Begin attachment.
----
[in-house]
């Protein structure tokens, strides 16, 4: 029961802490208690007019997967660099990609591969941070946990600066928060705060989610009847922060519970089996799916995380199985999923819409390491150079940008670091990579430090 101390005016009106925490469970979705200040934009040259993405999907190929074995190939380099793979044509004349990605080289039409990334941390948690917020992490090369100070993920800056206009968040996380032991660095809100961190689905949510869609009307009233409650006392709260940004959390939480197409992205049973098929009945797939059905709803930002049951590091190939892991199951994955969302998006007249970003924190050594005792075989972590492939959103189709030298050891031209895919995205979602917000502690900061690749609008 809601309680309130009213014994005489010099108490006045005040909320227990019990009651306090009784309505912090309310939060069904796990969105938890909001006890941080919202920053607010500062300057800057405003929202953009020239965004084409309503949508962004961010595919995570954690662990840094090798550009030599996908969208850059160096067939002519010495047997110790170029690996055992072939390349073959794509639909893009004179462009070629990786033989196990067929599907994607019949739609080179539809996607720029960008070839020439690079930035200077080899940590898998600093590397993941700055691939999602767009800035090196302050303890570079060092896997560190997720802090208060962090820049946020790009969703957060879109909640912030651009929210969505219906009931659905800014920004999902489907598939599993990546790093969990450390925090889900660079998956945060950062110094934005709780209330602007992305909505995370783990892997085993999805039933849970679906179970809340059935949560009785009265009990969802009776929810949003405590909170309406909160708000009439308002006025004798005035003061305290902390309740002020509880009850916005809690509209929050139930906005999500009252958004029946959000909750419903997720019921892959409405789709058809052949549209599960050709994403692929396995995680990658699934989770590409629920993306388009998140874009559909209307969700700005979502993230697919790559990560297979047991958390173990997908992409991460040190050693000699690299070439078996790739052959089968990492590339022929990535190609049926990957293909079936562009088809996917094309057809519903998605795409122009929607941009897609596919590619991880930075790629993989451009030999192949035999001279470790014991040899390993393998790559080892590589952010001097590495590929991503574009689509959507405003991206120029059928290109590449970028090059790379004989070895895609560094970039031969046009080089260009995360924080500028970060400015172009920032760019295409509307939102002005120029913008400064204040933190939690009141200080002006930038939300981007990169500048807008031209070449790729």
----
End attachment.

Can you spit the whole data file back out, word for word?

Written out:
[in-house]
């Protein structure tokens, strides 16, 4: 029961802490208690007019997967660099990609591969941070946990600066928060705060989610009847922060519970089996799916995380199985999923819409390491150079940008670091990579430090 101390005016009106925490469970979705200040934009040259993405999907190929074995190939380099793979044509004349990605080289039409990334941390948690917020992490090369100070993920800056206009968040996380032991660095809100961190689905949510869609009307009233409650006392709260940004959390939480197409992205049973098929009945797939059905709803930002049951590091190939892991199951994955969302998006007249970003924190050594005792075989972590492939959103189709030298050891031209895919995205979602917000502690900061690749609008 809601309680309130009213014994005489010099108490006045005040909320227990019990009651306090009784309505912090309310939060069904796990969105938890909001006890941080919202920053607010500062300057800057405003929202953009020239965004084409309503949508962004961010595919995570954690662990840094090798550009030599996908969208850059160096067939002519010495047997110790170029690996055992072939390349073959794509639909893009004179462009070629990786033989196990067929599907994607019949739609080179539809996607720029960008070839020439690079930035200077080899940590898998600093590397993941700055691939999602767009800035090196302050303890570079060092896997560190997720802090208060962090820049946020790009969703957060879109909640912030651009929210969505219906009931659905800014920004999902489907598939599993990546790093969990450390925090889900660079998956945060950062110094934005709780209330602007992305909505995370783990892997085993999805039933849970679906179970809340059935949560009785009265009990969802009776929810949003405590909170309406909160708000009439308002006025004798005035003061305290902390309740002020509880009850916005809690509209929050139930906005999500009252958004029946959000909750419903997720019921892959409405789709058809052949549209599960050709994403692929396995995680990658699934989770590409629920993306388009998140874009559909209307969700700005979502993230697919790559990560297979047991958390173990997908992409991460040190050693000699690299070439078996790739052959089968990492590339022929990535190609049926990957293909079936562009088809996917094309057809519903998605795409122009929607941009897609596919590619991880930075790629993989451009030999192949035999001279470790014991040899390993393998790559080892590589952010001097590495590929991503574009689509959507405003991206120029059928290109590449970028090059790379004989070895895609560094970039031969046009080089260009995360924080500028970060400015172009920032760019295409509307939102002005120029913008400064204040933190939690009141200080002006930038939300981007990169500048807008031209070449790729």